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Your First Joint Account

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In almost every adult’s life there comes a point when they consider opening a joint bank account. Whether they want to open the account with a parent, sibling, roommate, friend or significant other, they might decide this is a good idea for paying joint bills, saving joint funds and furthering their relationship. In lots of instances, this is true—a joint account is a good idea. But that’s not always the case. In the wrong situations and with the wrong people, a joint account can mean trouble, which is why you really need to understand what you’re getting yourself into before opening one.

 

Joint Account, Joint Assets

 

A joint account doesn’t just give two people access to the same pool of funds; it actually converts deposited funds into joint assets. It doesn’t matter if you’re the only one contributing to the account. All the assets are considered the property of both joint owners, which means one owner can completely empty the account with no consequences.

 

Joint Assets, Joint Responsibility

 

Not only do assets become shared in a joint account but mistakes become the problem of both owners as well. If your joint account holder bounces checks, has a lien placed against his or her assets, or faces judgments or garnishments, those joint assets could be at risk. Likewise, if the joint account holder becomes the victim of identity theft or has their debit card stolen, the funds in your account could be at risk.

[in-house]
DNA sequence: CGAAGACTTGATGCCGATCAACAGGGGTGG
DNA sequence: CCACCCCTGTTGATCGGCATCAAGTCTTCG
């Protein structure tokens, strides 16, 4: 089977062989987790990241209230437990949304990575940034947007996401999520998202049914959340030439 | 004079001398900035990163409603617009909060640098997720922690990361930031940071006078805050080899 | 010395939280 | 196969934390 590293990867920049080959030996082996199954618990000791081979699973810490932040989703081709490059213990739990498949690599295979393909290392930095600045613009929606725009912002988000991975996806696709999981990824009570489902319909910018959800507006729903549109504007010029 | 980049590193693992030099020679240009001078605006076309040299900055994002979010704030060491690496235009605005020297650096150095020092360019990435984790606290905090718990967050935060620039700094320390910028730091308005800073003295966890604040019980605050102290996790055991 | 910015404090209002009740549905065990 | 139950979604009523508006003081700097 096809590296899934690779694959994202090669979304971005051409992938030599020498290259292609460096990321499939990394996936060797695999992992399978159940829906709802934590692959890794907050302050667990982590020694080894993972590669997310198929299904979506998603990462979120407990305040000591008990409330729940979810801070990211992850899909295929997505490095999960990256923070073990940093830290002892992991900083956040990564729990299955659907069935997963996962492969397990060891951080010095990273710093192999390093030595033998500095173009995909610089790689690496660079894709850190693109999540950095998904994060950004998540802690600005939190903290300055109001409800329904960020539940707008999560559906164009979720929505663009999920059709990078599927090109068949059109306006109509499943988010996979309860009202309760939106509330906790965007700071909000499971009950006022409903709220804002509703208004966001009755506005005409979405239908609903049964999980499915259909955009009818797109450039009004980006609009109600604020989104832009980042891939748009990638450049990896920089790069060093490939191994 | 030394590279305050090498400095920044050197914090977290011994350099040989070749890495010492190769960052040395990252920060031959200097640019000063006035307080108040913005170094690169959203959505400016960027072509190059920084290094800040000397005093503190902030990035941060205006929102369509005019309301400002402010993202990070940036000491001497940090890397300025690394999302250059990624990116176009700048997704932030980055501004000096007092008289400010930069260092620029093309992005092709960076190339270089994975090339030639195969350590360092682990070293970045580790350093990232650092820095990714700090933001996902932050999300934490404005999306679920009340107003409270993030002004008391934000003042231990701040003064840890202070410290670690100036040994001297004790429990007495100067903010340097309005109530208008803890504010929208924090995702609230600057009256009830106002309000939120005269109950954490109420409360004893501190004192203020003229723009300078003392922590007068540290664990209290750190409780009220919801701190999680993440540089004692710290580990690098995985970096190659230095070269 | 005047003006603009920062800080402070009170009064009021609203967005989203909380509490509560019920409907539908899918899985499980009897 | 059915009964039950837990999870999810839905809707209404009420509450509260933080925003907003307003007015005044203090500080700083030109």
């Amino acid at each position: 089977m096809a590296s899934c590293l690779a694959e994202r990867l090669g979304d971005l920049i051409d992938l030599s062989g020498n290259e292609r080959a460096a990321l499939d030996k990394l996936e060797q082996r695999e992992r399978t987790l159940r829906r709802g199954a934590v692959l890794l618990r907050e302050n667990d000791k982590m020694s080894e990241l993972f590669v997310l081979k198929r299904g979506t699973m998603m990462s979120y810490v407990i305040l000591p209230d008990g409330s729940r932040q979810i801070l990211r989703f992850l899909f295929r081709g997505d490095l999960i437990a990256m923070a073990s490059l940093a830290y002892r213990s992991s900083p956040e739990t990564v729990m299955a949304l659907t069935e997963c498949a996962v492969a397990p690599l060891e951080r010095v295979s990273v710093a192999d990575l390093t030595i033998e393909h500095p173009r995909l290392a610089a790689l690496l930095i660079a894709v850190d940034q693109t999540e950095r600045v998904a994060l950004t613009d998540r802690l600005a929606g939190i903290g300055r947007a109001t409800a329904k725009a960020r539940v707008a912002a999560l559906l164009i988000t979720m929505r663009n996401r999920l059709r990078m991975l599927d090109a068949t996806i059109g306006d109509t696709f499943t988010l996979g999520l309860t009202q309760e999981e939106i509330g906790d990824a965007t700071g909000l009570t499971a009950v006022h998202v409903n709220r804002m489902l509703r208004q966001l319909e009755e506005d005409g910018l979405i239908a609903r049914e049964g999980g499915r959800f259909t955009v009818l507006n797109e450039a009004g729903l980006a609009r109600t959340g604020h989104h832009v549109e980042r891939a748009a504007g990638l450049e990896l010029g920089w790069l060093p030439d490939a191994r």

Protecting Yourself

 

There are three steps I suggest you take when opening a joint account with another person.

 

  1. Keep an eye on the account. Don’t trust that the other person will handle account balancing and maintenance. Always review the transactions at least monthly.
  2. Only deposit joint savings and bill payments into that account. Instead of putting all your money in the joint account, keep your own separate individual account for the portion of your pay that does not go toward joint bills and joint savings.
  3. Require dual signatures. If you’re setting up a joint account for bill payment or savings, then you can skip the debit cards and just have checks that require the signatures of both account holders in order to be valid.

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